Vitale also argues that the testimony should have been excluded because it was unfairly prejudicial under Rule 403, F.R.Evid. However, Vitale did not make this specific objection known to the court at trial, as required by Rule 103(a)(1). Even assuming that the trial court was aware of the nature of the objection, we cannot say that, under Fifth Circuit precedent, the decision to allow this testimony into evidence was an abuse of discretion. See United States v. Johnson, 5 Cir. 1977, 558 F.2d 744, 746, Cert. denied, 1978, 434 U.S. 1065, 98 S.Ct. 1241, 55 L.Ed.2d 766.
Vitale's second ground of error is that the trial court incorrectly prevented a witness, Robert Bolds, from answering on cross-examination a question that was proper under Rule 704, F.R.Evid. However, the alleged error was not preserved for review, because Vitale's attorney failed to make an offer of proof making the substance of the evidence known to the trial court. See F.R.Evid. 103(a)(2). Under the law of this circuit, the propriety of a decision to exclude evidence will not be reviewed if an offer of proof was not made at trial. United States v. Winkle, 5 Cir. 1979, 587 F.2d 705, 710, Cert. applied for, 47 U.S.L.W. 3715; Mills v. Levy, 5 Cir. 1976, 537 F.2d 1331, 1333.
Vitale next argues that he was entitled to a directed verdict because the government failed to prove that he was in the business of selling guns for profit. Vitale argues that, before United States v. Shirling, 5 Cir. 1978, 572 F.2d 532, was decided, the government had been required to prove that the defendant sold guns for profit. This is an incorrect interpretation of Shirling 's impact on the prior law. Shirling simply confirmed that a particular jury instruction on the absence of a profit motive "correctly represented the controlling law." Id. at 532. There is no merit to the argument that Vitale suffered from a retroactive application of new law, because Shirling did not alter the terms or interpretation of the firearms statute, a law aimed "rather broadly at those who hold themselves out as a source of firearms." Id. at 534. For the same reasons, the trial court properly relied on Shirling as the source for the jury charge on profit motive.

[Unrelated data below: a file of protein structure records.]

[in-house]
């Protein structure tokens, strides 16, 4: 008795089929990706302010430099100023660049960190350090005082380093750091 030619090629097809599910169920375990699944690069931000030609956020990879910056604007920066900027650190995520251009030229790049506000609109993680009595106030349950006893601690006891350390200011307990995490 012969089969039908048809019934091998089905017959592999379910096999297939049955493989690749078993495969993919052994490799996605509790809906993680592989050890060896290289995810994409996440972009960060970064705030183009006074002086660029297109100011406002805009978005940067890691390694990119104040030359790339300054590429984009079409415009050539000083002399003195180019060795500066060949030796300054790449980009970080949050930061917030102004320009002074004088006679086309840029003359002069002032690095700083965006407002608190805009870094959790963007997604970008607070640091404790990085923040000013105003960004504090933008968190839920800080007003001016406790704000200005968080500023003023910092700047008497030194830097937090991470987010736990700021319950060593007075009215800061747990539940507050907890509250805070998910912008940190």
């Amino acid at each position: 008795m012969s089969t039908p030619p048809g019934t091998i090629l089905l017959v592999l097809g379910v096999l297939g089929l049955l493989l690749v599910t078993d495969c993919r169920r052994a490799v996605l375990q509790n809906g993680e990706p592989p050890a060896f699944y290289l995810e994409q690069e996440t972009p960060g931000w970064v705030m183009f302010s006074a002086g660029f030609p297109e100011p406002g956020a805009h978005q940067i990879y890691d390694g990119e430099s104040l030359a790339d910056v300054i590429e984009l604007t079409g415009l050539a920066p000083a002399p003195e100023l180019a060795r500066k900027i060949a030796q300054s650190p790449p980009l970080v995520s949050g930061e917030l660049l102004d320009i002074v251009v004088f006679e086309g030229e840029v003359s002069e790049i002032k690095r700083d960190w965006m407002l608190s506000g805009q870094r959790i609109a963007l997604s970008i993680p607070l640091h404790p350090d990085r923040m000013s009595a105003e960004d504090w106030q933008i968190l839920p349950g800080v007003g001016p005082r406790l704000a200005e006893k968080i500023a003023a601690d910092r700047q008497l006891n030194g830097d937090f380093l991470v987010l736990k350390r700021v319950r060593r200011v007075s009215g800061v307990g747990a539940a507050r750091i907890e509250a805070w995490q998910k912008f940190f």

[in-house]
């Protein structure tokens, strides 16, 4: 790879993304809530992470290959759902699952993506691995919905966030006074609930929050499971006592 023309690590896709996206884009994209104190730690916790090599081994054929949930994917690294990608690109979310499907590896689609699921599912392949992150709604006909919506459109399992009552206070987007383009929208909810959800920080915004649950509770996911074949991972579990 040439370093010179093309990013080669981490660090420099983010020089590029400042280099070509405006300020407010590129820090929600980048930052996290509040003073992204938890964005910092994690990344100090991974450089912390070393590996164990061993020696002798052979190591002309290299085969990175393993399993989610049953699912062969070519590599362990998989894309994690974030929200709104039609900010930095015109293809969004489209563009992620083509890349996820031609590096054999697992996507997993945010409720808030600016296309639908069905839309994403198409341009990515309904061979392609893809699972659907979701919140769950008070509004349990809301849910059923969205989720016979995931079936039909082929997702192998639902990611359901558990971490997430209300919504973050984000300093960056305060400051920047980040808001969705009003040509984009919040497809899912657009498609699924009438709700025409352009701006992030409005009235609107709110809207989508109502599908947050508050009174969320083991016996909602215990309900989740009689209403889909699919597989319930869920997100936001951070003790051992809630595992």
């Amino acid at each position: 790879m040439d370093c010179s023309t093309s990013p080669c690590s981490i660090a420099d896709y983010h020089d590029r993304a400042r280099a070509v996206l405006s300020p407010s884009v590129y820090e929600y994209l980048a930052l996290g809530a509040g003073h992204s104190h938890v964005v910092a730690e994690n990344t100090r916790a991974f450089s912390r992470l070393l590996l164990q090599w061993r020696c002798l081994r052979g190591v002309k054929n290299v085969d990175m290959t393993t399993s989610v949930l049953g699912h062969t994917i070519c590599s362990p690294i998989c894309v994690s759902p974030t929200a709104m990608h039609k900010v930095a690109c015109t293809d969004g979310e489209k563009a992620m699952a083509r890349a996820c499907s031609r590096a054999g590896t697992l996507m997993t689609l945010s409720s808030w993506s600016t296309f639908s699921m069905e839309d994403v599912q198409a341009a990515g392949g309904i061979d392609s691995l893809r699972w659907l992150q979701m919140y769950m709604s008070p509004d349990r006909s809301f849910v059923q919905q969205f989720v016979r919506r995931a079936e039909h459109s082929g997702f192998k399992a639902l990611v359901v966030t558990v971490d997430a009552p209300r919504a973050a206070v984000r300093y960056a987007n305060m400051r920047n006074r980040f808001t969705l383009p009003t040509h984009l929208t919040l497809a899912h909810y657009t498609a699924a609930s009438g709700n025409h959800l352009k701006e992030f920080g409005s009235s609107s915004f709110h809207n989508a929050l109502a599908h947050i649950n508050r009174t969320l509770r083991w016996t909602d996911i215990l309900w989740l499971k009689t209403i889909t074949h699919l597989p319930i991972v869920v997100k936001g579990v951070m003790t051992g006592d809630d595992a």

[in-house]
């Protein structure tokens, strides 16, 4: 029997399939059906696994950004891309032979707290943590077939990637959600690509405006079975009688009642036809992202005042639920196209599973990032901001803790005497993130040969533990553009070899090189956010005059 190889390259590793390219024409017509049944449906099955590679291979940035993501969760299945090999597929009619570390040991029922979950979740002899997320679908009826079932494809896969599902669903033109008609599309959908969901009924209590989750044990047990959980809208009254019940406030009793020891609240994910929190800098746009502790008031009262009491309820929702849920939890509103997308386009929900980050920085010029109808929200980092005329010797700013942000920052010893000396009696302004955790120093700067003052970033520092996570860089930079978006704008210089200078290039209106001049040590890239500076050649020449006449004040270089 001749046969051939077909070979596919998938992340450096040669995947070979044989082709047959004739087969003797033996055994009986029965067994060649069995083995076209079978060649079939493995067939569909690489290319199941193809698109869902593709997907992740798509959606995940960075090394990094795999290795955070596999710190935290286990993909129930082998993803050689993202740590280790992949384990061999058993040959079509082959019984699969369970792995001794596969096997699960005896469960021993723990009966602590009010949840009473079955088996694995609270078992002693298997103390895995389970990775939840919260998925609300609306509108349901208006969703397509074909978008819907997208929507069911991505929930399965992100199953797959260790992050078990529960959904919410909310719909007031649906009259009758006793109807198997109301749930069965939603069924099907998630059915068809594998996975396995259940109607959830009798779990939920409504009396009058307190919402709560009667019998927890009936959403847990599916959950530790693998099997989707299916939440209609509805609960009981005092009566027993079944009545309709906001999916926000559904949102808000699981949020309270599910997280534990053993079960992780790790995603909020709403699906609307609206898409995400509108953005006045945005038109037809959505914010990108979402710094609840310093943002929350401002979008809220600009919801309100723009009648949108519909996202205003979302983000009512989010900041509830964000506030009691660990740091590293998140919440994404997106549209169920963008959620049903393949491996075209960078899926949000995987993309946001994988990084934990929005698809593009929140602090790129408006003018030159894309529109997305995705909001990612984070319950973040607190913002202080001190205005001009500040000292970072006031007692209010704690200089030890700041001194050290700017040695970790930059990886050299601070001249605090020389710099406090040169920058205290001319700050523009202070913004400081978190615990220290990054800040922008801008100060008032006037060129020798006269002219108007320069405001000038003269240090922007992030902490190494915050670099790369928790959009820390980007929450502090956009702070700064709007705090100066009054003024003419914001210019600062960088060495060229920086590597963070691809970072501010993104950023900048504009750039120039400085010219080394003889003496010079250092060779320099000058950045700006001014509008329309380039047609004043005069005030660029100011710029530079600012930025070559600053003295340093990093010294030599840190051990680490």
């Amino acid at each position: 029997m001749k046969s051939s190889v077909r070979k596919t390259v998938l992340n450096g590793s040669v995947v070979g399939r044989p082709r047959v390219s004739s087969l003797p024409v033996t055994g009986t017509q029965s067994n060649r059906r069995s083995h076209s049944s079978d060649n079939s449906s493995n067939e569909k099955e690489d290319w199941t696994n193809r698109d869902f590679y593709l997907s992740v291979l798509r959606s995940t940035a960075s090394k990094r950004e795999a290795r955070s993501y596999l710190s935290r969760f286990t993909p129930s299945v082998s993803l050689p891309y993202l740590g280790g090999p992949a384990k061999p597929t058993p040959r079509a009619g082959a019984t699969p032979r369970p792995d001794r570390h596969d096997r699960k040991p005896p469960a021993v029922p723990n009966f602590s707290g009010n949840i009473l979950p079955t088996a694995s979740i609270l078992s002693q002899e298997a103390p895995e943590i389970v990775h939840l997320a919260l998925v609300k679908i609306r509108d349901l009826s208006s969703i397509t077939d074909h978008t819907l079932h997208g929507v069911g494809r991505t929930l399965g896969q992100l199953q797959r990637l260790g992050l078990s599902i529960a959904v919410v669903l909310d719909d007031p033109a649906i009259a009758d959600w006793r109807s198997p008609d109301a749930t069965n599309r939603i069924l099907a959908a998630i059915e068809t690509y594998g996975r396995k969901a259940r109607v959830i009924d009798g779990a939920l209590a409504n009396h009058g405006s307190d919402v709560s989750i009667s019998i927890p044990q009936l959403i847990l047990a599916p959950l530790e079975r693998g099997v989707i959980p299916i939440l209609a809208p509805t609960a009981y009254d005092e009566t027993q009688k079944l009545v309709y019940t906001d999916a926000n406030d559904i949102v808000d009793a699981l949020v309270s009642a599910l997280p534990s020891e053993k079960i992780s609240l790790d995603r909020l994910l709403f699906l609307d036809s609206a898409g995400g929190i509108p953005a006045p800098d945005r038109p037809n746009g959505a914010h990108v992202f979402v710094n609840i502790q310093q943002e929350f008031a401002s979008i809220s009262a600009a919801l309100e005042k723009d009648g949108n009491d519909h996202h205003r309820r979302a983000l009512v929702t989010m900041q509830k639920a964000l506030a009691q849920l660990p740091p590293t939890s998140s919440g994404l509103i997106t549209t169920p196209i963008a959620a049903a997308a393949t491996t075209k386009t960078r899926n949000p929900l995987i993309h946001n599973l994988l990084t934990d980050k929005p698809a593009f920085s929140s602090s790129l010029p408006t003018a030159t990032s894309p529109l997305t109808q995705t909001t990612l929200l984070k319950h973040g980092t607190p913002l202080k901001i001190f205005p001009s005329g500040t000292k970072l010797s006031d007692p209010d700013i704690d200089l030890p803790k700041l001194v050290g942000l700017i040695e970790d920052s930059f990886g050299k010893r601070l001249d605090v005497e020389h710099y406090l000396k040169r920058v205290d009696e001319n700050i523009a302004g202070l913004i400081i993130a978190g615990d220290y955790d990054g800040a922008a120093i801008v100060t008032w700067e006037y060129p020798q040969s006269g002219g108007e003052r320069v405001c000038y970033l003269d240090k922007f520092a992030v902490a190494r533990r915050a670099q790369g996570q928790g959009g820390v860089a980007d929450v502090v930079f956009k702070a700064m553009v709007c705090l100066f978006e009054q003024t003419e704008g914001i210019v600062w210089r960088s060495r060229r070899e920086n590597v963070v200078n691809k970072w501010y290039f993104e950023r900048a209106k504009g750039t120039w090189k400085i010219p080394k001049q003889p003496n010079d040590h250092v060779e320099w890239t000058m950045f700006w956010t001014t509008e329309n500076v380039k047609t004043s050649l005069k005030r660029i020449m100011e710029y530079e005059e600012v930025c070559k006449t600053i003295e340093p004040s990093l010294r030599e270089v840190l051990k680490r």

Vitale finally asserts that the trial court's instruction on reasonable doubt erroneously changed the test to the less stringent preponderance of the evidence standard. However, because Vitale's attorney did not object to this charge and did not submit his own charge to the court, plain error must be demonstrated. F.R.Cr.P. 52(b). Although one sentence in the charge was not proper, the court's charge, taken as a whole, adequately conveyed the correct meaning of reasonable doubt to the jury. See United States v. Rodriguez, 5 Cir. 1978, 585 F.2d 1234, 1241, Reh. en banc granted on other grounds, 585 F.2d 1251. The court's single misstatement did not cross into plainly forbidden territory.
For these reasons, the conviction is AFFIRMED.